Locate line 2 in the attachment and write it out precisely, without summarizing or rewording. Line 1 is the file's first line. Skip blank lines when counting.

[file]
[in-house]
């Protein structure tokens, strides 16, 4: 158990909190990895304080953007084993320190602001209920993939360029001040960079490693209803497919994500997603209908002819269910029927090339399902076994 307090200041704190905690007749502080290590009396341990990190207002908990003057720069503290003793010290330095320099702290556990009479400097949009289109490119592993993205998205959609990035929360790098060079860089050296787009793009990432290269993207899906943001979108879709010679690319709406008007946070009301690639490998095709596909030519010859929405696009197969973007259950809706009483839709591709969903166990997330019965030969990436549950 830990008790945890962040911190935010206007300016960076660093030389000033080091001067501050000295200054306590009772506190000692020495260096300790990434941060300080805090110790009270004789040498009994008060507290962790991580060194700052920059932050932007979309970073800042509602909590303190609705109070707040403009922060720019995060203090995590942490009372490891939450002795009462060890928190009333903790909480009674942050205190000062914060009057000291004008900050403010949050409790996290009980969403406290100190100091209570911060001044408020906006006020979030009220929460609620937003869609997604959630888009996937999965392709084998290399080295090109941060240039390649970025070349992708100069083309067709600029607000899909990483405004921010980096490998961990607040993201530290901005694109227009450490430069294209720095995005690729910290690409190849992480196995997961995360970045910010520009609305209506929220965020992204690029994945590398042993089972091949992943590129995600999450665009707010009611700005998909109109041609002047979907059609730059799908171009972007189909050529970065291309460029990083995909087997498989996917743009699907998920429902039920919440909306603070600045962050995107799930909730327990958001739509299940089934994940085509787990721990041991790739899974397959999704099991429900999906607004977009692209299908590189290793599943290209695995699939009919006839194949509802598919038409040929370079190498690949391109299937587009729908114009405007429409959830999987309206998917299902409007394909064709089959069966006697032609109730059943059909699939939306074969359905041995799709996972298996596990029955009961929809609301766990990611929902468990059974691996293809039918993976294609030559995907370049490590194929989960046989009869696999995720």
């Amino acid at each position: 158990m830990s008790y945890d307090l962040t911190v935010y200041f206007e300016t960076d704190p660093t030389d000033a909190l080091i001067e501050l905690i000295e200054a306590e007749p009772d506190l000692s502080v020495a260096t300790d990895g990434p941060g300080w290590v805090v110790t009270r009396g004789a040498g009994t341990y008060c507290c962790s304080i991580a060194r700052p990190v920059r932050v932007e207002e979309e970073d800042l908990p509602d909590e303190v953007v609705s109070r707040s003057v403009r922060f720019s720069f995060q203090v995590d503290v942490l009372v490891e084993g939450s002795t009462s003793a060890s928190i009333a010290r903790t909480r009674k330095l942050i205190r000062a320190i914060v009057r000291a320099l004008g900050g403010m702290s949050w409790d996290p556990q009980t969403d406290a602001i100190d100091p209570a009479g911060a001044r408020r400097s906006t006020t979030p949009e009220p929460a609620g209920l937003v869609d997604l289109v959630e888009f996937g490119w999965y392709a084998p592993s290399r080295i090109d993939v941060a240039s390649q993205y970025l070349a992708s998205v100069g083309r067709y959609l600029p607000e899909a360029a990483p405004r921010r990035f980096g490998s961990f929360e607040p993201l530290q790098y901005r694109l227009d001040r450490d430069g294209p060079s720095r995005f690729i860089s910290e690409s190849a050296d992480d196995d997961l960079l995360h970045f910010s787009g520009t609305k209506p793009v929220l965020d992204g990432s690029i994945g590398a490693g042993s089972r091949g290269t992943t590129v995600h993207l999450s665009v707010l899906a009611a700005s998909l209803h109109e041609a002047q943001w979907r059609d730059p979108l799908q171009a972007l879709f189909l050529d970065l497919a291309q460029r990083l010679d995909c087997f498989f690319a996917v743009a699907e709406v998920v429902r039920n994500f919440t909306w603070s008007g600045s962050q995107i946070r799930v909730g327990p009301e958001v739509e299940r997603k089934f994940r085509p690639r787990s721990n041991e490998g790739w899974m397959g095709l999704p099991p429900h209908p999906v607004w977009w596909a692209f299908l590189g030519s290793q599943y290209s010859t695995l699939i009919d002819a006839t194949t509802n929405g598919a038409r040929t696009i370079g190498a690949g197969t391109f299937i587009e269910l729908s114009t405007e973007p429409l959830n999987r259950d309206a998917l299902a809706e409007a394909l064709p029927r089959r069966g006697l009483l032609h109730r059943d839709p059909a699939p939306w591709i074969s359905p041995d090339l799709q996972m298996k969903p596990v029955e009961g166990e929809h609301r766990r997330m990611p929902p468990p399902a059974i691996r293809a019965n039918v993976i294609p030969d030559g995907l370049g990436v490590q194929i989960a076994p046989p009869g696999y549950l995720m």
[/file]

């Protein structure tokens, strides 16, 4: 158990909190990895304080953007084993320190602001209920993939360029001040960079490693209803497919994500997603209908002819269910029927090339399902076994 307090200041704190905690007749502080290590009396341990990190207002908990003057720069503290003793010290330095320099702290556990009479400097949009289109490119592993993205998205959609990035929360790098060079860089050296787009793009990432290269993207899906943001979108879709010679690319709406008007946070009301690639490998095709596909030519010859929405696009197969973007259950809706009483839709591709969903166990997330019965030969990436549950 830990008790945890962040911190935010206007300016960076660093030389000033080091001067501050000295200054306590009772506190000692020495260096300790990434941060300080805090110790009270004789040498009994008060507290962790991580060194700052920059932050932007979309970073800042509602909590303190609705109070707040403009922060720019995060203090995590942490009372490891939450002795009462060890928190009333903790909480009674942050205190000062914060009057000291004008900050403010949050409790996290009980969403406290100190100091209570911060001044408020906006006020979030009220929460609620937003869609997604959630888009996937999965392709084998290399080295090109941060240039390649970025070349992708100069083309067709600029607000899909990483405004921010980096490998961990607040993201530290901005694109227009450490430069294209720095995005690729910290690409190849992480196995997961995360970045910010520009609305209506929220965020992204690029994945590398042993089972091949992943590129995600999450665009707010009611700005998909109109041609002047979907059609730059799908171009972007189909050529970065291309460029990083995909087997498989996917743009699907998920429902039920919440909306603070600045962050995107799930909730327990958001739509299940089934994940085509787990721990041991790739899974397959999704099991429900999906607004977009692209299908590189290793599943290209695995699939009919006839194949509802598919038409040929370079190498690949391109299937587009729908114009405007429409959830999987309206998917299902409007394909064709089959069966006697032609109730059943059909699939939306074969359905041995799709996972298996596990029955009961929809609301766990990611929902468990059974691996293809039918993976294609030559995907370049490590194929989960046989009869696999995720």